Obtaining funding is critical for advancing your science. Towards this goal of supporting your scientific pursuits, Program Officers serve as a critical conduit between you as an applicant, the funding institutions, and scientific review panels. This session will target orthopedic researchers at various stages of training (trainees, early-career, mid-career, and established investigators) and offer an opportunity for one-on-one and small group networking and discussions with program officers and other officials from various funding agencies.
Bullying and harassment are endemic in academia, an environment that is built on well-defined hierarchies, power differentials, and competition. Bullying victims may suffer from
stress, burnout, and depression, and many permanently leave academia. While junior trainees and faculty are the most vulnerable, academic bullying affects people from all career stages, including the senior faculty that attempt to mediate harassment cases. How do we protect students, faculty, and staff from abuse, which is often subtle but nonetheless career damaging? The purpose of this workshop is to promote awareness of this critical but
understudied topic and present intervention techniques to effectively recognize and respond to academic power abuse. It will offer insights and encourage discussion on why this is so common and what can be done by researchers from all career stages to drive change in their own communities.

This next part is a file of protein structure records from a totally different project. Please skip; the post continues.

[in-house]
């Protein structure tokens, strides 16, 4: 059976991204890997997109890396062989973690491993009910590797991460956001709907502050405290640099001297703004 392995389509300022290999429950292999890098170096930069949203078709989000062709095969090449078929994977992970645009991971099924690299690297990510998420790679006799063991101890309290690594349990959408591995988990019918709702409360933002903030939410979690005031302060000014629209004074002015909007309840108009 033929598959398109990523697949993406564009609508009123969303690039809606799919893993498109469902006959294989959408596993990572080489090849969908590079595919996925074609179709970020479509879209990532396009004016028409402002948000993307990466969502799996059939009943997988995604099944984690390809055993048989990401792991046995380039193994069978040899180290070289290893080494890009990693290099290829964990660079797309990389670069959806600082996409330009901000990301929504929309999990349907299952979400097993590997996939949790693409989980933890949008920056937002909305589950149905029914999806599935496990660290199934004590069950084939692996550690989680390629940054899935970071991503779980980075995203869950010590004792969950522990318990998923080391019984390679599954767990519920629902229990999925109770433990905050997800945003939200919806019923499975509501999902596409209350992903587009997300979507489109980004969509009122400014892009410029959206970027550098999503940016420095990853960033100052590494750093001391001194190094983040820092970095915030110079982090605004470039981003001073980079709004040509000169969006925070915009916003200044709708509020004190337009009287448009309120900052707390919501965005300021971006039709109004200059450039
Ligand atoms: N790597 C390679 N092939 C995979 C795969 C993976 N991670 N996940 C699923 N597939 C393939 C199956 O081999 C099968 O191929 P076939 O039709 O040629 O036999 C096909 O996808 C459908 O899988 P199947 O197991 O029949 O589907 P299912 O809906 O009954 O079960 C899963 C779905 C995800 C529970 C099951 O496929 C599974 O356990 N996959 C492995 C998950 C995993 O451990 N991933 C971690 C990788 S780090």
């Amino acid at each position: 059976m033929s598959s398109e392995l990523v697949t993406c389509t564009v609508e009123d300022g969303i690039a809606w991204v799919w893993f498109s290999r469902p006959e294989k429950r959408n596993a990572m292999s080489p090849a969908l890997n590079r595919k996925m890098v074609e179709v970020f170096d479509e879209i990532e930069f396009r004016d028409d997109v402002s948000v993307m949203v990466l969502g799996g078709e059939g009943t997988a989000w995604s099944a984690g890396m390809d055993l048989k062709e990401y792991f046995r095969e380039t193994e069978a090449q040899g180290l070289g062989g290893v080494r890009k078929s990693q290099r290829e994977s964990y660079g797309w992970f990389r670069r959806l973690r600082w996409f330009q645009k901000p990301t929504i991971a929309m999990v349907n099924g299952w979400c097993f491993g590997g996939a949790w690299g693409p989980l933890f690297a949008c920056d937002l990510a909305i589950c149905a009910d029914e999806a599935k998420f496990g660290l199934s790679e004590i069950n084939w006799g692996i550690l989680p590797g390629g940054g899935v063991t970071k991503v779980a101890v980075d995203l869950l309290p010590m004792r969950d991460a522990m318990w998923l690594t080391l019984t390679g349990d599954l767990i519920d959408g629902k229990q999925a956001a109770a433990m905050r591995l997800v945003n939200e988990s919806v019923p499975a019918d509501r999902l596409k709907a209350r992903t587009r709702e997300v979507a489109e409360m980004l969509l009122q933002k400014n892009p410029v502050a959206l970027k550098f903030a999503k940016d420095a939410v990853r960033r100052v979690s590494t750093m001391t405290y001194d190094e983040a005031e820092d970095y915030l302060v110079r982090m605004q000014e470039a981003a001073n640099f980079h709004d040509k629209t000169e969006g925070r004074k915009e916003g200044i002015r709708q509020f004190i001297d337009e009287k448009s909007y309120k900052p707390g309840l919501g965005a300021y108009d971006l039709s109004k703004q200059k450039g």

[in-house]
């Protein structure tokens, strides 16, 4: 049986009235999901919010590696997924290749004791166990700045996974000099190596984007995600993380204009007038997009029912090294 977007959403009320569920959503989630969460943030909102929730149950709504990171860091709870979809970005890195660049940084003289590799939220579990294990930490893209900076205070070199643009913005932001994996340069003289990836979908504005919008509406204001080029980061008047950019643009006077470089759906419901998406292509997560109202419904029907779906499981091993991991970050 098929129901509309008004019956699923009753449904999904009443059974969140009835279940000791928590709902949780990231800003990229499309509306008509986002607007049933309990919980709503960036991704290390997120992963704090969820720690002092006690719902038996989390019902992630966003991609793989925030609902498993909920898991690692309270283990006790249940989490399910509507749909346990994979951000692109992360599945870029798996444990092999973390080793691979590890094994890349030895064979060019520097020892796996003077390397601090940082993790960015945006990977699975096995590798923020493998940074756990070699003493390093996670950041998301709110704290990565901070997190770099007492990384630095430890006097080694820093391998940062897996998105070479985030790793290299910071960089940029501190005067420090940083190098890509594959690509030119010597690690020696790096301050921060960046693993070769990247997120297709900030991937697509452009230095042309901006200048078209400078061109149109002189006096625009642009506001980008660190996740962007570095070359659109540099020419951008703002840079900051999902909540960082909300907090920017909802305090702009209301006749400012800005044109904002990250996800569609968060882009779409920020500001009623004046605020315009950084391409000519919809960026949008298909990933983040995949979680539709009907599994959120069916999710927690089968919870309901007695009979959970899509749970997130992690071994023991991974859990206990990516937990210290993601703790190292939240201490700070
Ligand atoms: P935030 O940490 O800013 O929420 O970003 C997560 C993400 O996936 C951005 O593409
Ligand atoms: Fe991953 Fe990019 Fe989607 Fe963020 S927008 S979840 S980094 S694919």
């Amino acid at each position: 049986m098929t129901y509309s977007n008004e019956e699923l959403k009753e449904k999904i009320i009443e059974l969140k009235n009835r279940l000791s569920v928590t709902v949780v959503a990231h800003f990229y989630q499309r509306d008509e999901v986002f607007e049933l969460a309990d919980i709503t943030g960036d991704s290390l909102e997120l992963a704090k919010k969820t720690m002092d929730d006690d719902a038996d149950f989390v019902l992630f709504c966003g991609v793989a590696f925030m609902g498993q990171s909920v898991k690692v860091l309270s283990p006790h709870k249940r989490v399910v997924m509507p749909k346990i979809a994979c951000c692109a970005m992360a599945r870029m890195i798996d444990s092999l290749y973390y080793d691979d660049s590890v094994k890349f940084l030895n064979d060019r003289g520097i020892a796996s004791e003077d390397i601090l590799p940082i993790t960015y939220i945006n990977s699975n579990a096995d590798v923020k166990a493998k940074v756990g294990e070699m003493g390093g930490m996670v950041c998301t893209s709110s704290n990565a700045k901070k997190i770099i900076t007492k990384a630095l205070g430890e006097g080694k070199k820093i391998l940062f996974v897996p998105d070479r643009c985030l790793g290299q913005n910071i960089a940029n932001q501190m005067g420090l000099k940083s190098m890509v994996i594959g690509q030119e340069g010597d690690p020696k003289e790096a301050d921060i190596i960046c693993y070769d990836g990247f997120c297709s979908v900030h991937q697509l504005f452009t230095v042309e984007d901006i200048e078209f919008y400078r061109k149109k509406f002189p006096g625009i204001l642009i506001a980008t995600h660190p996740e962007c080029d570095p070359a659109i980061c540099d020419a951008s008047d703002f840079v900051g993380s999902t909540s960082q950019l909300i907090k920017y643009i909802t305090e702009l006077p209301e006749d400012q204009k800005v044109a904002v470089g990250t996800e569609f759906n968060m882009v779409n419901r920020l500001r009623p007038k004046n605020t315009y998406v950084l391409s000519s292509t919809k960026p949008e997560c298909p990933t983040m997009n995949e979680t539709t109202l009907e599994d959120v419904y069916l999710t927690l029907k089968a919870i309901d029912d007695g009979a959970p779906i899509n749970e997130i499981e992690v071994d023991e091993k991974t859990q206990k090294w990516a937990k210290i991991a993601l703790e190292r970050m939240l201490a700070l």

Science advocacy can have a huge impact on government policies that affect the scientific community and the public at large. The government makes many policy decisions that impact funding for scientific research and healthcare options for patients. These decisions are often made with little or no input from the scientific community. By becoming advocates for science, we the scientific community can have a greater impact on government decisions that affect researchers and patients. This session will introduce science advocacy, inform attendees about what policy decisions governments make that impact research funding and healthcare, and identify ways for attendees to get more involved as advocates for science.
Burnout has become a major problem in academia and also industry and many still young people are affected and victims of the consequences. While certainly the condensed and high requirements for an academic and industrial performance are part of this phenomenon, another, probably as important factor is the problem of reduced resilience in many people of the younger generation.
Flexing is a skill that empowers individuals to embrace any challenge and adapt to any change, yielding practical, valuable takeaways that ensure growth. Flexing also helps individuals move ahead when they are confronted with new challenges, or simply want to develop a vital skill. It is a journey that begins with setting a flex goal—stating explicitly what you want to learn and how you want to grow. Once that flex goal is set, you then begin to run experiments, solicit feedback from peers or colleagues, and monitor and tweak your progress on the way to achieving your goal. Flexing can be tailored to each person, allowing you to reflect on your own experiences and incorporate the lessons you learn in the next project you tackle. It’s a growth mindset that will help you become the best version of yourself. Flexing also works with teams and organizations.